ResearchGate – Do You See What I See? Capabilities and Limits of Automated Multimedia Content Analysis

GenAI models focus on discovering patterns in data, and then uses those patterns and data to originate and return new insights and original material. For example, you can generate new results outside the specific realm of the training data such as asking a model to create an image depicting a car tire falling in love and eloping with a wagon wheel. Tokens and tokenization from Large Language Models (LLMs) are the magic that makes this possible. Below is an example of what GenAI can create:

Wheels in Love

DALL-E – Here is the whimsical image depicting a car tire and a wagon wheel in a playful, romantic scenario, illustrating the concept of them falling in love and eloping


A token is the smallest unit in a model. It can be a word, portion of a word, individual character or punctuation, or pixel of an image. The smaller the unit, the more tokens in the vocabulary, the more complex the model, and the more compute power needed to respond to prompts. The smaller the vocabulary, the more out-of-vocabulary (OOV) words, the poorer the response. All OOV words are assigned the same OOV token so words such as corporal and digitization will be assigned the same token by the model if they are OOV, which might make for a confusing response to a prompt. It might seem that a larger vocabulary is the way to go, however, the bigger the vocabulary, more model parameters and resources will be required.

The process of breaking a dataset into tokens is called tokenization. For example, the sentence “Architecture and Governance is an online publication that is primarily written by IT architects for IT architects.” Might be tokenized to:


18 tokens. Words like “and“, “is“, “an“, and “that” are common enough to be individual tokens. “Architecture“, “Governance“, “publication“, “written“, “by“, “IT“, and “Architects” are tokens as well, considering their frequency and significance in the English language. The period at the end of the sentence is also treated as a separate token.

Tokenization is non-trivial. In the example above, punctuation is exemplified but not capitalization, contractions, nor compound words like factor, refactor, and refactoring.

Breaking out sub words (e.g., re and factor and ing) might make for a better model. While cannot and can’t, are the same, their tokenization may be different because the word can’t has punctuation. As you might expect, this all has a big impact on model performance and response quality.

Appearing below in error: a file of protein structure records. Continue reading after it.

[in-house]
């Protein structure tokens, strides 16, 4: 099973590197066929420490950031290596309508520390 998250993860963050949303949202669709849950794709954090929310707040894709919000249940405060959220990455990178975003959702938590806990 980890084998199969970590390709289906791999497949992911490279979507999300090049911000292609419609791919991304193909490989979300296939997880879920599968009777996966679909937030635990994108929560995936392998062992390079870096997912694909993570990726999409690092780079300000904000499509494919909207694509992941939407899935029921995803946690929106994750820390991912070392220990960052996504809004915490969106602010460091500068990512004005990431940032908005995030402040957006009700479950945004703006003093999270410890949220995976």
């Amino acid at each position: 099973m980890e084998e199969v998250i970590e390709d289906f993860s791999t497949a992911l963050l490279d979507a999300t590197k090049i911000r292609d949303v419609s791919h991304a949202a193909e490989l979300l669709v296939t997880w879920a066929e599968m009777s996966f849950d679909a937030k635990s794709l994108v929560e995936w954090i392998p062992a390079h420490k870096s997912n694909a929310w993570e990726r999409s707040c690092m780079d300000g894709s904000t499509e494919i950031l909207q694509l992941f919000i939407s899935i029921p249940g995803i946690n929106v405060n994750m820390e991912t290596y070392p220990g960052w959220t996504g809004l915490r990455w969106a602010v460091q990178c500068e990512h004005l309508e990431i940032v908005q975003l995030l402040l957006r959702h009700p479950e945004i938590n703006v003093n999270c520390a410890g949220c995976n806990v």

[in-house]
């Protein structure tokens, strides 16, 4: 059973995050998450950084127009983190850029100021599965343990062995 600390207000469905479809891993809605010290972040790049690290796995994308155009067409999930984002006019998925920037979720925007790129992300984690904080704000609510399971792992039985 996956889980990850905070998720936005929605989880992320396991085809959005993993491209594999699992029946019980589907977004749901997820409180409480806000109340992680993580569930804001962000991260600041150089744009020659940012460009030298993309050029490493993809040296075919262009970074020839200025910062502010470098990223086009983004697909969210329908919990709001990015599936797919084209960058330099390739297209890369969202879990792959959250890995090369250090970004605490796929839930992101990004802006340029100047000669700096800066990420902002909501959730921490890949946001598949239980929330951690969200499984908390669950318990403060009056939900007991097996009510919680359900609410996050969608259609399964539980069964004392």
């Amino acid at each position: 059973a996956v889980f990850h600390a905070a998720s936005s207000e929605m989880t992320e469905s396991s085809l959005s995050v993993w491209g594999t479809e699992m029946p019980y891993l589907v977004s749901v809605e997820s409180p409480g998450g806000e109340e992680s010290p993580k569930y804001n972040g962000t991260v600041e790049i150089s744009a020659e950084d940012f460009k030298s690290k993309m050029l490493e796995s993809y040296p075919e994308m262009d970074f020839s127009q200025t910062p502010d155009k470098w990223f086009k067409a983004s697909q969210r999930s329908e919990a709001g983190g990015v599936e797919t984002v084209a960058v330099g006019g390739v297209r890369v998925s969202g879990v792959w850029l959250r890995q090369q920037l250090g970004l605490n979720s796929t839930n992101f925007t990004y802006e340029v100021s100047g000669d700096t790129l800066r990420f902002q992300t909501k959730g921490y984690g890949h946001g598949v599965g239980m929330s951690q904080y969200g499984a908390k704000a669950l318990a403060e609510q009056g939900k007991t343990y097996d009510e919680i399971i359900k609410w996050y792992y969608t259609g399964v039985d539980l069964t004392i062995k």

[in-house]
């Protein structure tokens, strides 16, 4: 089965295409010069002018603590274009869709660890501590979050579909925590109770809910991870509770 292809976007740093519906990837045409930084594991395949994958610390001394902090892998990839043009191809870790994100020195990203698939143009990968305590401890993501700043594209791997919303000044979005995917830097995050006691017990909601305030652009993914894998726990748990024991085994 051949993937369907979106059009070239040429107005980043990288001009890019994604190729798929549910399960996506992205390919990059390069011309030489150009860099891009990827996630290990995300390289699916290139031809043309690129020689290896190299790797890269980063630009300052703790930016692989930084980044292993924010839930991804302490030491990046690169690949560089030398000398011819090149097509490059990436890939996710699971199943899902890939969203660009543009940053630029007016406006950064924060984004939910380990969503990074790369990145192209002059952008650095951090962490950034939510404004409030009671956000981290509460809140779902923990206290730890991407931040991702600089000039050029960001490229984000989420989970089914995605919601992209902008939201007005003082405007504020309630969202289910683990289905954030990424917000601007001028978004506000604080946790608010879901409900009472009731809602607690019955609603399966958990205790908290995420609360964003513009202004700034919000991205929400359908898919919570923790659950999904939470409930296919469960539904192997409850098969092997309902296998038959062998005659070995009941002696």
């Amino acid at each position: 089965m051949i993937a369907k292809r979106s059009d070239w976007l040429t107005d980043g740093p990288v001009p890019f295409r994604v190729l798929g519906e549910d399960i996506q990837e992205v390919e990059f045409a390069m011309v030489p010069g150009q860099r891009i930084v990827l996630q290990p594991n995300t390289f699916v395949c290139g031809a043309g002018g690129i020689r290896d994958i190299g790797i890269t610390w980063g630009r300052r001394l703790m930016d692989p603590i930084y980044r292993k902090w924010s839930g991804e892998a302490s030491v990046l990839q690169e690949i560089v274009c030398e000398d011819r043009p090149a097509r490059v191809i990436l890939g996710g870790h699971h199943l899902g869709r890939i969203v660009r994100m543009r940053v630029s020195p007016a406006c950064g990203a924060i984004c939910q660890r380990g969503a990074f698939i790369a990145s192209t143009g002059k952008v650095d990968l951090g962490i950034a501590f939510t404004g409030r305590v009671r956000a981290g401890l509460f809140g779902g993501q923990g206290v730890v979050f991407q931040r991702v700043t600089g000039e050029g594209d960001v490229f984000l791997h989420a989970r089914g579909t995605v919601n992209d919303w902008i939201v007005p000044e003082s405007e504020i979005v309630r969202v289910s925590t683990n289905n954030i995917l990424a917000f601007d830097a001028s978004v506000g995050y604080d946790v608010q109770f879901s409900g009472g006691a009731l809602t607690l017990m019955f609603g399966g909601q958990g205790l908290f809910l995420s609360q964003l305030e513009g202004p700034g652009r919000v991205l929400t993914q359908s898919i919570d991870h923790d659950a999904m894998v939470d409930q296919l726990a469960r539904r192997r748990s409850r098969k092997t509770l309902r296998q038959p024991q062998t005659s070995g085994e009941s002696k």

There are architectural tradeoffs that you will have to make that impact performance, cost, and user experience:

Architectural Tradeoffs

Subword tokenization techniques (i.e., breaking words into smaller subword units, like word stems, prefixes, and suffixes) like Byte Pair Encoding (BPE) and its Google refined derivatives WordPiece and SentencePiece (an unsupervised text tokenizer) help models handle rare and unknown words efficiently. Unigram based in probability iterations tokenizes words into character n-grams to improve the handling of out-of-vocabulary words.

If a model tokenizes a very large sample set, say trillions of words, using the same algorithm, it can better identify patterns for what typically comes before and after any token. The model can then use these patterns to generate new and original content providing that magical conversation feel to the interaction.


After models are created, various parameters govern how the model is executed impacting quality and delivery of results. At the consumer level, you don’t have free-form access to these, but at the API level, you may (e.g., ChatGPT allows you to set Temperature & Nucleus).

Context Window refers to the amount of text a language model can “see” and consider or process at a time – influencing how well the model can understand and respond to prompts. Larger context windows generally lead to better understanding of long-range dependencies and more coherent responses, however, they also require more computational resources. Typical context windows for LLMs range from 512 to 2048 tokens (words or subwords).

Prompt Temperature (a numerical value, usually between 0 and 1) controls the randomness or creativity of the model’s responses. Lower temperatures encourage the model to produce more predictable, conservative responses that closely align with the prompt and training data. Higher temperatures introduce more randomness and creativity, leading to unexpected, surprising, or even nonsensical outputs.